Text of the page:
I love the language Psalm 100 and it mentions the communal activity of gathering and singing praise:

1 Make a joyful noise to the Lord, all the earth!
2 Serve the Lord with gladness!
Come into his presence with singing!
3 Know that the Lord, he is God!
It is he who made us, and we are his;
we are his people, and the sheep of his pasture.
4 Enter his gates with thanksgiving,
and his courts with praise!
Give thanks to him; bless his name!
5 For the Lord is good;
his steadfast love endures forever,
and his faithfulness to all generations.

A few thoughts. First, the Psalm implies that people are already singing before they come into His presence. Singing praise to God is something that defines our life, not simply something done at church. We enter his presence already praising God. And secondly, the response for being His people (those He cares for and protects) is to sing together in praise as one people joining in one voice. There is no better way to thank him than to praise him. Entering his gates with thanksgiving is something we do together as a singing people.

There is some science behind the value and power of singing together. Daniel Levitin, a neuroscientist and music producer, has spent years studying the impact of music on the brain. He found that when people sing together, the brain releases oxytocin, which could be called the “trust” hormone. We develop a sense of community when we sing with others. If one of the goals of your worship ministry is to create a community of worshippers, this is good knowledge to keep in mind. When people sing together, they feel connected with one another.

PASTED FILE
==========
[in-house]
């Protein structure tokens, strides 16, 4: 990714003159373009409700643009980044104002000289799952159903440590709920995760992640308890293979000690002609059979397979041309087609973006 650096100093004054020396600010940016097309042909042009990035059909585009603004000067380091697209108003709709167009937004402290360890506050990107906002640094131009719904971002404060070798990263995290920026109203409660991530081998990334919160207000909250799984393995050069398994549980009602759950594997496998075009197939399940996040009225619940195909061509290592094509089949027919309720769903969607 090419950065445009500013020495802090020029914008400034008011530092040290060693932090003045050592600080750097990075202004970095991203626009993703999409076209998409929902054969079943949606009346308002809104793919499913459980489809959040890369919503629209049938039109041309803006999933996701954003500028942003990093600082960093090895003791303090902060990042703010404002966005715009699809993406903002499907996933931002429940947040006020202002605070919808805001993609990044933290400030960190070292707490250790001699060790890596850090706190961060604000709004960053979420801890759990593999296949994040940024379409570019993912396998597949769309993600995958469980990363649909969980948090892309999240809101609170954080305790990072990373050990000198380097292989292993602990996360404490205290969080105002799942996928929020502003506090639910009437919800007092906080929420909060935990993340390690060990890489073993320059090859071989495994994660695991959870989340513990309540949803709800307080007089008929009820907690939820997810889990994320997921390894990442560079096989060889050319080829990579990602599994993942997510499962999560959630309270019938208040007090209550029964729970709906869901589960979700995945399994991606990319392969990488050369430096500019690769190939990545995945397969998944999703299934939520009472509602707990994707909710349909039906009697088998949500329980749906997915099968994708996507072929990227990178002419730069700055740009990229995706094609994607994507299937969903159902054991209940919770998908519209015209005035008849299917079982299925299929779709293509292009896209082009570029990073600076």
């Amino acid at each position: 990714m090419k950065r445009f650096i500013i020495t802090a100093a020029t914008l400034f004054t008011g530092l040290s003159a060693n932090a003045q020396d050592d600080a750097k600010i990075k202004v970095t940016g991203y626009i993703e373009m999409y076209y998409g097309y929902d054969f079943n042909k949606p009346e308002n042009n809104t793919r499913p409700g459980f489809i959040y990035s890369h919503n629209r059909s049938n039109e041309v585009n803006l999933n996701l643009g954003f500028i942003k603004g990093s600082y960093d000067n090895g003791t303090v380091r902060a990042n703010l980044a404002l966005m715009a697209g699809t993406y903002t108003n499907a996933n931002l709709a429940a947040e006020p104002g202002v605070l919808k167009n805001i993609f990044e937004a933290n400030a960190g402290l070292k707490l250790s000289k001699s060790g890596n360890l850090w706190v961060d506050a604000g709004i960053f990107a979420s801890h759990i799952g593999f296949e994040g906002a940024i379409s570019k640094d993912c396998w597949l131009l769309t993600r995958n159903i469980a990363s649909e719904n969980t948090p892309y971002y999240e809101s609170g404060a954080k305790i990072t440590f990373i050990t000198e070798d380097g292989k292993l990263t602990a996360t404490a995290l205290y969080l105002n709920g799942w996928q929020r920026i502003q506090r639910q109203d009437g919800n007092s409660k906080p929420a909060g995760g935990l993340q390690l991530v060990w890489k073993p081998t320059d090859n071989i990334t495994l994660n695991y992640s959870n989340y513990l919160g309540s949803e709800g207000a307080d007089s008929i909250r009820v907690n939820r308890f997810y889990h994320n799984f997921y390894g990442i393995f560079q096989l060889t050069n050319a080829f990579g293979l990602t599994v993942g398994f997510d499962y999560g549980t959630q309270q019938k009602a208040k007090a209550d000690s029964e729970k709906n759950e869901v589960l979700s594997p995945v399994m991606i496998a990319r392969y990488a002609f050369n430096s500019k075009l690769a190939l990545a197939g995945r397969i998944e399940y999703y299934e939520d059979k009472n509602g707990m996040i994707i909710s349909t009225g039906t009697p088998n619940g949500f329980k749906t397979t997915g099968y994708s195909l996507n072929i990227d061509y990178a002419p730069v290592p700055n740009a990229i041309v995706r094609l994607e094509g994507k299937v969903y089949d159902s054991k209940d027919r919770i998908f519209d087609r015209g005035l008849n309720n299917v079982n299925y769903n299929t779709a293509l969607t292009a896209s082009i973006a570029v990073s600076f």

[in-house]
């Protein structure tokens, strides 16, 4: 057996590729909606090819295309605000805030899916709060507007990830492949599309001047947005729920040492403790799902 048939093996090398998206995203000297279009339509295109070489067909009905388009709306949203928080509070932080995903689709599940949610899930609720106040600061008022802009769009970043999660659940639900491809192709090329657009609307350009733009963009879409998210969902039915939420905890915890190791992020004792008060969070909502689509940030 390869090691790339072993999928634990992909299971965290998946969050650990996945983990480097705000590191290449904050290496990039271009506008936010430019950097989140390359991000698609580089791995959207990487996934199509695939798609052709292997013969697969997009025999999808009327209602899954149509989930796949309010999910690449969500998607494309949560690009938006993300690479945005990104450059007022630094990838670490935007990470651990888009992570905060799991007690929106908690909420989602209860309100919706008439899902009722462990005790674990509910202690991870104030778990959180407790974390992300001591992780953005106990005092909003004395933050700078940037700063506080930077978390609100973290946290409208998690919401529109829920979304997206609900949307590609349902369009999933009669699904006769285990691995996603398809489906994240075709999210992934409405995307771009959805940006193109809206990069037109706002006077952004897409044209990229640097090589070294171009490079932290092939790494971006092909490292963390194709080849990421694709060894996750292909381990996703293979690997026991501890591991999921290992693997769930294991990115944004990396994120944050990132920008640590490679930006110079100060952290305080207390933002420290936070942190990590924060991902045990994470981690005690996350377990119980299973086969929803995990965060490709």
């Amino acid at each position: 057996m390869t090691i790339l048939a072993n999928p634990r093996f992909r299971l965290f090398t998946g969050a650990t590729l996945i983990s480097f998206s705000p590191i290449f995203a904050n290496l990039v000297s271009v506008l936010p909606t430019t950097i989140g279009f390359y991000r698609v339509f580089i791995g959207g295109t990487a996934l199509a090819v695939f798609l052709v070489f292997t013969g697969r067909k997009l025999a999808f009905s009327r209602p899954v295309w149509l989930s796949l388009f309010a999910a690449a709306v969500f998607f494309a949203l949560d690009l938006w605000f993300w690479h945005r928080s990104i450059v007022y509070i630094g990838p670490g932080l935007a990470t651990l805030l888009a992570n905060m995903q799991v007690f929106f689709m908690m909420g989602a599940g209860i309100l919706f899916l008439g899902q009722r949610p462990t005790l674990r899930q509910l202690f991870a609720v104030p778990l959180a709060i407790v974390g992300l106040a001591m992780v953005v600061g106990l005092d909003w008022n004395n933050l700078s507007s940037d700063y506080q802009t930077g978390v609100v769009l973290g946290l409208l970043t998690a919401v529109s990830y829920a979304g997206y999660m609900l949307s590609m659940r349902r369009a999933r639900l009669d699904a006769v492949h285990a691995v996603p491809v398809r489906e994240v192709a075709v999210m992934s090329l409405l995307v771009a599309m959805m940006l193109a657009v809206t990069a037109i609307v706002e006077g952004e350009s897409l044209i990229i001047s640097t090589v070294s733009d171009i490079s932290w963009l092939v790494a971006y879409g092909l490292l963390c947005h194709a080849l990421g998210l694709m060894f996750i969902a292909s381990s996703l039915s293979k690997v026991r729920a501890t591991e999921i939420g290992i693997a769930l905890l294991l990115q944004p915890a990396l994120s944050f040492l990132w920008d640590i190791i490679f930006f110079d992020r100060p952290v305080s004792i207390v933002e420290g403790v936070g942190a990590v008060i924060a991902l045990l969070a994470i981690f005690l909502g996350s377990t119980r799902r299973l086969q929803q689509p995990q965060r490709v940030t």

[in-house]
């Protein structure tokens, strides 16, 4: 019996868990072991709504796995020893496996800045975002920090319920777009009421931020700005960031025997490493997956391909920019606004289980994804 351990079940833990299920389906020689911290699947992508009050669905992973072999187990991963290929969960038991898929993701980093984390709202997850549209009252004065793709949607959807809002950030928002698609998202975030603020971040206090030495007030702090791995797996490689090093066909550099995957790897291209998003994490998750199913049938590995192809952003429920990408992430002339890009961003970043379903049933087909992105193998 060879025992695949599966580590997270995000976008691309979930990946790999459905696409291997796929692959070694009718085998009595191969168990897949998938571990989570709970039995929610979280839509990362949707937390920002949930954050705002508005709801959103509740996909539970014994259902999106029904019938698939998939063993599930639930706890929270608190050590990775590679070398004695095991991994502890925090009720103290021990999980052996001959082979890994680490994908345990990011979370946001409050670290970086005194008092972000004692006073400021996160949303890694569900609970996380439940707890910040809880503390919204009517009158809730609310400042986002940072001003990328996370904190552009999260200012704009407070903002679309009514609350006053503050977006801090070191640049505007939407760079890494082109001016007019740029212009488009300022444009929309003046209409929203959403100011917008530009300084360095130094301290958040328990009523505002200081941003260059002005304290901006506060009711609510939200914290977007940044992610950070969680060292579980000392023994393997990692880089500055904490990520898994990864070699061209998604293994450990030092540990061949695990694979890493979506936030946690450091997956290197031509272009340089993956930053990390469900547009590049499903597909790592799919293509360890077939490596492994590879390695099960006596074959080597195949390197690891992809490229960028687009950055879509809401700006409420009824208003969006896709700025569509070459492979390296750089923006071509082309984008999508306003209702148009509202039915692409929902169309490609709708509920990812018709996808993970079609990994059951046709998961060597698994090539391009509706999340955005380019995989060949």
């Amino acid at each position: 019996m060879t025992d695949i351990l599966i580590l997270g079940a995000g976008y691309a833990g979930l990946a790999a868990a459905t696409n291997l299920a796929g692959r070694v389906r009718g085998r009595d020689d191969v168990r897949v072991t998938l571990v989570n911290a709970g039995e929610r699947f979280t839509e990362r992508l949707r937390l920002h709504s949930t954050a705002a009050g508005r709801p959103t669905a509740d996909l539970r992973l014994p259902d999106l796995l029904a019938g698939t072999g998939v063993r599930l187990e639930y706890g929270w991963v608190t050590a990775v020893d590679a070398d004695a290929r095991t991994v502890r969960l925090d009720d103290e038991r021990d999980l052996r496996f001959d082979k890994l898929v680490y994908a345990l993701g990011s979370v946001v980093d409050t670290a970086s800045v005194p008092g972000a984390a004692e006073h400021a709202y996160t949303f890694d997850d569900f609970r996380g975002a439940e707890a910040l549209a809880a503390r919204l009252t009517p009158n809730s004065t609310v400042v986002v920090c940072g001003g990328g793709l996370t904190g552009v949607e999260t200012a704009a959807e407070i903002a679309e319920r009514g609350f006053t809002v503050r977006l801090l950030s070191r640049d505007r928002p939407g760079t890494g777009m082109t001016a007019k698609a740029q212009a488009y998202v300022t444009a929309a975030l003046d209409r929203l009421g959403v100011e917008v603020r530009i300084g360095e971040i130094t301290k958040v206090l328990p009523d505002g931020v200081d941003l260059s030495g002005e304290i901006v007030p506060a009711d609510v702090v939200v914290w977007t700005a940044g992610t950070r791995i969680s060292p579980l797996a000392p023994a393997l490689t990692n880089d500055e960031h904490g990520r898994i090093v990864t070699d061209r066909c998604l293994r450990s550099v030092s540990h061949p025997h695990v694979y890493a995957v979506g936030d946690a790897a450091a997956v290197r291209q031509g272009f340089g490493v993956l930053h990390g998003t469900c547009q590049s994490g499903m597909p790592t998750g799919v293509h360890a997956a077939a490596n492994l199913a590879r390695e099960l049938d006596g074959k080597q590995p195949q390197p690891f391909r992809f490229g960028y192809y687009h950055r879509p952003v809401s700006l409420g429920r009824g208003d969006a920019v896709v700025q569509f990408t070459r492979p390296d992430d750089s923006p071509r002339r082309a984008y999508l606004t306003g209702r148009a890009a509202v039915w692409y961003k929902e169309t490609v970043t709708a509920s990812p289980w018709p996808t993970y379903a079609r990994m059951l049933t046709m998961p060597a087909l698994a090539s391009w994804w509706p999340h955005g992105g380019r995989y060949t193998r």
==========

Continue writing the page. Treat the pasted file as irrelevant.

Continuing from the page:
So a few questions to ask:

1.) Do you sing songs that the average congregant can sing?

2.) Are songs in keys that only a professional singers could sing?

3.) If your church does not sing in the way you would like, why do you think that is?

Praying for the Pope.

Regardless of your views or opinions of the Catholic Church, the Pope is the spiritual leader of over one billion Catholics and has an incredible amount of influence among Christians worldwide. The election today was not simply for the Catholic church, but it has a great and lasting impact for all believers. To say the least, he needs prayer and that was one of the first things Jorge Mario Bergoglio asked for in his opening statements after being elected as the new pope. Choosing the name Francis is a testament of his humility and concern for the poor as has been displayed throughout his life prior to election. 

Even though this prayer can not be traced precisely to St. Francis, I found it fitting to post the “Prayer of St. Francis” which is a beautiful prayer:

Lord, make me an instrument of your peace,
Where there is hatred, let me sow love;
Where there is injury, pardon;
Where there is doubt, faith;
Where there is despair, hope;
Where there is darkness, light;
Where there is sadness, joy.
O Divine Master,
grant that I may not so much seek to be consoled, as to console;
to be understood, as to understand;
to be loved, as to love.
For it is in giving that we receive.
It is in pardoning that we are pardoned,
and it is in dying that we are born to Eternal Life.
Amen
Also check out the prayer beautifully set to music in the form of a beloved British hymn.
-SHF

 

New Years Resolutions and Their Shortcomings

Every year around this time, people look back on the previous year and evaluate the perceived successes and failures. For some it was a great year. For others it was one of the worst. Regardless of the previous year, many look to the upcoming year with hope. New Years Resolutions add to this hope. We think, “If I work harder this year, it will be a better year” or “If I just lose those 20 pounds the year will be much better.”